The Art of Survival
On most days, you may feel like all you can do is simply survive. I know how that feels, and I’m here to tell you that feeling that way is okay. There are many days where it takes all I have just to get out of bed, get dressed, go to work, then crawl back in at the end of the day. I do nothing but go through the motions. I understand that from an outside view this may appear troubling, especially to loved ones. All they see is someone who is so deep in depression, that they can’t do anything “extra” than what they’re doing. However, what they don’t often see, is that we are fighting tooth and nail not to give into depression. That is where all of our energy is actually going. I’ve had to explain this to my mother, and another blogger put it very elegantly. At the beginning of the day you have a number of spoons, don’t ask me why it’s spoons (maybe you eat a lot of soup?), but you have a finite amount of spoons to start the day and each action you perform takes one spoon away. Therefore, it’s only logical that you can only do so many actions during the day. The problem is, depression is a very greedy bastard, and takes half of your spoons the moment you wake up. So you’re left prioritizing what you need to do with your remaining spoons. It appears to everyone else as though you’re struggling to get basic everyday things done, but the truth of the matter is that you can only do so much with the spoons that depression has “graciously” left you.
That is what most “healthy” people don’t understand, is that being depressed is very hard work. It may even be harder than not being depressed, but we don’t really have a choice in the matter. It’s not like we wake up in the morning and ask ourselves if we want to be depressed today. Life would be so much easier if we could pick and choose when we feel depressed, but life just doesn’t work that way. Being depressed is a full time job, and we don’t get any vacation days, or sick leave, or any time off at all for that matter. We have to “work” every single day whether we want to or not. Depression is like that really pain in the ass boss that constantly hovers over you and does nothing but yell at you. It’s not like we can quit, because quitting would cost us our lives, literally. So what’s the only option left here? TO FIGHT. Yes, all we can do is fight our butts off, and hope that in the end, we can finally be free of depression, and its incessant work load. Meds help, I mean most of the time they don’t, but once you find the right one(s) it really does work wonders. The whole reason I decided to come back to my blog is because I think that my doctor finally got a med right, and I am beginning to feel better. What do you do now that not so many spoons are being taken away right off the bat? You help others, any way you can. Because we, the mentally ill, owe it to each other, for the ones that have found their way, to guide those who have not. That is the reason I started to blog, of course I felt a lot better back then, but relapses are just a part of recovery. Now that I am starting to feel better again, it is my duty to build a support network for those that have nowhere else to go. That is why I blog, and that, I feel, is my mission in life.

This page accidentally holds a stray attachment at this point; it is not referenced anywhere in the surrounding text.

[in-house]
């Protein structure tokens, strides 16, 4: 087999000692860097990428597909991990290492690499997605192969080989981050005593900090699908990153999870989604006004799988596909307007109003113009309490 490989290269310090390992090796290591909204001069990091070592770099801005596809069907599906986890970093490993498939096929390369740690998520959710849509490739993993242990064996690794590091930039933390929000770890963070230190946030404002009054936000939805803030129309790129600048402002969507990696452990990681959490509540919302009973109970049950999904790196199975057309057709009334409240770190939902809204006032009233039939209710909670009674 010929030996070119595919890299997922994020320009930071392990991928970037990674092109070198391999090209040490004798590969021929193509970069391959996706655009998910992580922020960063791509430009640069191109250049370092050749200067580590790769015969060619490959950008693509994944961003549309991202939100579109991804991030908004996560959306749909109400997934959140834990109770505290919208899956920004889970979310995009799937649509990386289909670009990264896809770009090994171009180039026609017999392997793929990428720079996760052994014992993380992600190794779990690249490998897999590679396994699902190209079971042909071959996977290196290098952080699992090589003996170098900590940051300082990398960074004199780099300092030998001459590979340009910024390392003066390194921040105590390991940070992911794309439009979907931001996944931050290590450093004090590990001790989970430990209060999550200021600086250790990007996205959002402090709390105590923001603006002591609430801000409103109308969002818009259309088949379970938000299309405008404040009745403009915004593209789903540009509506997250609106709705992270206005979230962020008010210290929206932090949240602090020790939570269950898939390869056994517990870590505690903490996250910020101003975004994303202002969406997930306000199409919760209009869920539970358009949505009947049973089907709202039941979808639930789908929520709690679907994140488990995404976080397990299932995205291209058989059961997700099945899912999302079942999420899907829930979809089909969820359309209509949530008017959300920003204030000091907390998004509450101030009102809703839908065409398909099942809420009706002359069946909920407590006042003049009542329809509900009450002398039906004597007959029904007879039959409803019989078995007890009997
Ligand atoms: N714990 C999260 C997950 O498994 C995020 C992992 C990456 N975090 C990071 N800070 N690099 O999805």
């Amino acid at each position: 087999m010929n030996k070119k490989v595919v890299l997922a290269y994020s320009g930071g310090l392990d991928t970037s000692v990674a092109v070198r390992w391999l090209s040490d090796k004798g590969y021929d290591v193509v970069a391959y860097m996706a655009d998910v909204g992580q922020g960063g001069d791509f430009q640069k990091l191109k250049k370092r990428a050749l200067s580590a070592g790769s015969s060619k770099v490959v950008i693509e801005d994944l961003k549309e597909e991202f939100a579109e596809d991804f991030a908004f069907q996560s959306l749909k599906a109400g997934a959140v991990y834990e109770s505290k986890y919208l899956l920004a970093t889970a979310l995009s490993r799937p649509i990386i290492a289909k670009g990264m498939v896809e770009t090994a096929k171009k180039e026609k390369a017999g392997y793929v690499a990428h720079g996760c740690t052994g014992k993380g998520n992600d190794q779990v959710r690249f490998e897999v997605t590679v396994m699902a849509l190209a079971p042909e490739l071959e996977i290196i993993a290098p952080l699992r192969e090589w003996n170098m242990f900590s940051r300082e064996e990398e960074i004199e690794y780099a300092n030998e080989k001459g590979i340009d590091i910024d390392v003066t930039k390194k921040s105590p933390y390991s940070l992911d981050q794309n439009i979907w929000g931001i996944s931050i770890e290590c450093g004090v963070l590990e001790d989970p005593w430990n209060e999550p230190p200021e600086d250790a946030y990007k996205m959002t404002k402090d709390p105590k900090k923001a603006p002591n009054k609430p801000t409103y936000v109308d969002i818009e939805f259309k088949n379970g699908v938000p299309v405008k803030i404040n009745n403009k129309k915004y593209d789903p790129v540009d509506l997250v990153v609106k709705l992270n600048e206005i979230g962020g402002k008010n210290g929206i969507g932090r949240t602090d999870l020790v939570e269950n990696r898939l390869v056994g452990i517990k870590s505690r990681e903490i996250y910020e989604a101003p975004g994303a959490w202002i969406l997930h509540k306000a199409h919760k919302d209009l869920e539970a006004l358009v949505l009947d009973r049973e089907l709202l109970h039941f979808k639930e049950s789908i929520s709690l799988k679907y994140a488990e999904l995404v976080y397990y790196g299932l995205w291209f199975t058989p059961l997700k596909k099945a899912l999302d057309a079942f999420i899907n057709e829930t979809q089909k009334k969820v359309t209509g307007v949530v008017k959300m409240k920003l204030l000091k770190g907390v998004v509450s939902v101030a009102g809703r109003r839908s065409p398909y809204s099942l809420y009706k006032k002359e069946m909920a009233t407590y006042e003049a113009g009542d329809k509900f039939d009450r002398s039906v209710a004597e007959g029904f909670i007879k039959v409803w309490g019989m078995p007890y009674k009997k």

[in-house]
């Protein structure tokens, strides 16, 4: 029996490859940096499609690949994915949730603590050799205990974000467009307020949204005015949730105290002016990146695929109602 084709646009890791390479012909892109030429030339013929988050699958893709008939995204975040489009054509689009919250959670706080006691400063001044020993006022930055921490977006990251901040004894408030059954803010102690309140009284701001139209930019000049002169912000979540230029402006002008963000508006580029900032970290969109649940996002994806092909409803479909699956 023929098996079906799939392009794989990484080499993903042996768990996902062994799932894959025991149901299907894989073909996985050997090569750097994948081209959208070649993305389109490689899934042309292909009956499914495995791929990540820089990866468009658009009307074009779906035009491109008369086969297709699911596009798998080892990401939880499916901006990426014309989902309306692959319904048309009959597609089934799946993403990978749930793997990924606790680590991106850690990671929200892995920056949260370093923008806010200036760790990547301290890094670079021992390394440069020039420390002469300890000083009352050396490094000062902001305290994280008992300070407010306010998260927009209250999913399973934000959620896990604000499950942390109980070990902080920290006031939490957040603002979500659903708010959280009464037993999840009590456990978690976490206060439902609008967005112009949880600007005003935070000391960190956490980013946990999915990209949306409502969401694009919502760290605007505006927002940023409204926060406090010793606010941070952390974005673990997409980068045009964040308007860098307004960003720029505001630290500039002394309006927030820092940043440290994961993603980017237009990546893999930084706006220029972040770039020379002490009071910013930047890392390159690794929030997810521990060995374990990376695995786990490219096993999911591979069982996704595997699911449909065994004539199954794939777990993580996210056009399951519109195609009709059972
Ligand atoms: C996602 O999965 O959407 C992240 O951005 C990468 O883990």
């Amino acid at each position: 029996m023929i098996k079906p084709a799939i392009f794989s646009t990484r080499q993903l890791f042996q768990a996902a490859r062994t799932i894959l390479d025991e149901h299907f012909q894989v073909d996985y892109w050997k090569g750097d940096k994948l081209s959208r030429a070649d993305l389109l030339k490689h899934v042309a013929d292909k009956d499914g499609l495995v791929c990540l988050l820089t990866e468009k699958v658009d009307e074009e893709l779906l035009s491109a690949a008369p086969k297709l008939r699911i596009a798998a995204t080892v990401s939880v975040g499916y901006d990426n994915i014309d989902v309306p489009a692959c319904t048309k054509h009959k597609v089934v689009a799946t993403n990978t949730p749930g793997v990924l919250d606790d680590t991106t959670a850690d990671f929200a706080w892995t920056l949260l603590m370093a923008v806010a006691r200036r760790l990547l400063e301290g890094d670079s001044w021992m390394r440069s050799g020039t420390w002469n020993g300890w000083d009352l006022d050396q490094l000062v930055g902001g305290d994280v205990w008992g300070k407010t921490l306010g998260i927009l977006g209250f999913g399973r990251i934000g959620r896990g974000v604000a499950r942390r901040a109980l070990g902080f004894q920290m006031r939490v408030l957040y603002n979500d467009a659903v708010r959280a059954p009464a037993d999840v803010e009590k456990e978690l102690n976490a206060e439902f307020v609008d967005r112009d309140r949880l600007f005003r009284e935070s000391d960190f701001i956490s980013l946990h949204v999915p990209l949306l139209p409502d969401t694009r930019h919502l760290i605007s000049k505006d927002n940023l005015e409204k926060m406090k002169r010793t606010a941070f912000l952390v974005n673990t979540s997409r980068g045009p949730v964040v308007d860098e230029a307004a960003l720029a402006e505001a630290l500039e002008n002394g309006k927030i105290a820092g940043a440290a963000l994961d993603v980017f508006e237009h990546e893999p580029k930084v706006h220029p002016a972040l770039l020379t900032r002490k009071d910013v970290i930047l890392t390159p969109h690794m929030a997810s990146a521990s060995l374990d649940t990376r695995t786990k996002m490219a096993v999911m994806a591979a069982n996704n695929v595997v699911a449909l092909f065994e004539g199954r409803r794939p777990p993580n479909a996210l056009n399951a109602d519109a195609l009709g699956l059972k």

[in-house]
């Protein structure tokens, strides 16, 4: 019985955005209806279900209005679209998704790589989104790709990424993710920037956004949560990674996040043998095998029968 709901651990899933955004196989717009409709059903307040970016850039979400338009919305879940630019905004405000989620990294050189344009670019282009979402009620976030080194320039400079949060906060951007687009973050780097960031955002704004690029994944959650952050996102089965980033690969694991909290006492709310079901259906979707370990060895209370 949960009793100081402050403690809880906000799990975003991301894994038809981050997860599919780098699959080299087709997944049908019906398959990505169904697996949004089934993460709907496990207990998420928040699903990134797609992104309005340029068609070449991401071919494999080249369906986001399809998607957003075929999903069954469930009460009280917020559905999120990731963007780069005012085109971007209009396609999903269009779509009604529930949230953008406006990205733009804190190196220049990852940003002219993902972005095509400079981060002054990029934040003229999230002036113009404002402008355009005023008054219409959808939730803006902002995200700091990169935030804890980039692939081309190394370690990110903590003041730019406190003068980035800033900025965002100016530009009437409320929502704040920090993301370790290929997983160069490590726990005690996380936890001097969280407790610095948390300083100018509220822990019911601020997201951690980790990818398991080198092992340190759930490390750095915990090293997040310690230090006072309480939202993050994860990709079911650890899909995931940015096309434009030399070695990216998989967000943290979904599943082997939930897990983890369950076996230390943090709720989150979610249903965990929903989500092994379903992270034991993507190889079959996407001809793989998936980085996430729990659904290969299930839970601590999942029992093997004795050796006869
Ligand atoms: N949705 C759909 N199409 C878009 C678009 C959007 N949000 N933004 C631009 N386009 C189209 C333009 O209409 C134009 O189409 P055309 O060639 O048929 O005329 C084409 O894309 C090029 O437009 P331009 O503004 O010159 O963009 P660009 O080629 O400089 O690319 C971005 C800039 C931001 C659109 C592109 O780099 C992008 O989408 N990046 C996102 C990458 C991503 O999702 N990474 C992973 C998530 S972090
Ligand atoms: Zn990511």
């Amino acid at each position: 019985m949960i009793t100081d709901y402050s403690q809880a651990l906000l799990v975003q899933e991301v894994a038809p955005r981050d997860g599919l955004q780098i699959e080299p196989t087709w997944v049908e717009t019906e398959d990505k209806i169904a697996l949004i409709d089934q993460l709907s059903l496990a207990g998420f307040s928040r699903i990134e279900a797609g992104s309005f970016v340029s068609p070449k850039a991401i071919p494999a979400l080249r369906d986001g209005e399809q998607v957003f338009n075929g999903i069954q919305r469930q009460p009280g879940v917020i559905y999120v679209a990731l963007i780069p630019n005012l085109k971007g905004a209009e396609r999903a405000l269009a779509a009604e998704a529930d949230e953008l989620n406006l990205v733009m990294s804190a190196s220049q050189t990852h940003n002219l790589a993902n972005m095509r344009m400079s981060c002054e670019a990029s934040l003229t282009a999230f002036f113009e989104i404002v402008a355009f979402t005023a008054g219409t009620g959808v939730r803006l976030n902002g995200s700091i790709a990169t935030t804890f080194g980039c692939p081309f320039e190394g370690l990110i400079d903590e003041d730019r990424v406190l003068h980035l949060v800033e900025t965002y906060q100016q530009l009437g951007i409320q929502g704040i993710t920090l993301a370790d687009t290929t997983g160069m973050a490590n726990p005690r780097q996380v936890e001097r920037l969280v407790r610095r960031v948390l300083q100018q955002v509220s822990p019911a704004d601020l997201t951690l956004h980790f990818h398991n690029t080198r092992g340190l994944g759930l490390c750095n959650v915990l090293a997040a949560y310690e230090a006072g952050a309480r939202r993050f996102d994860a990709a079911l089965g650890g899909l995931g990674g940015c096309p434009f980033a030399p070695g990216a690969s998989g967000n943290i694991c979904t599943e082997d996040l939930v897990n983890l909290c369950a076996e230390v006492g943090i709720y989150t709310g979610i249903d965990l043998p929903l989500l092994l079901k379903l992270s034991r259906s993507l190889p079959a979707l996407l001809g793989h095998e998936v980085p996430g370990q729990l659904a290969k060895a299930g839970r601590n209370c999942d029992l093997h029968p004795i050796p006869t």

Hopefully that was a decent little pep talk that you just read. So do what you must to survive, because the war with depression is a long and ugly one. Survive any way that you can, no matter how unsightly. What is waiting for you at the end is a glorious reward unlike any other. When you have finally made it to a place that you feel safe and happy, make sure that you do your best to pass your knowledge to those still in the trenches. That way, we can make the world a better place, end the stigma surrounding mental health, and change a few lives for the better.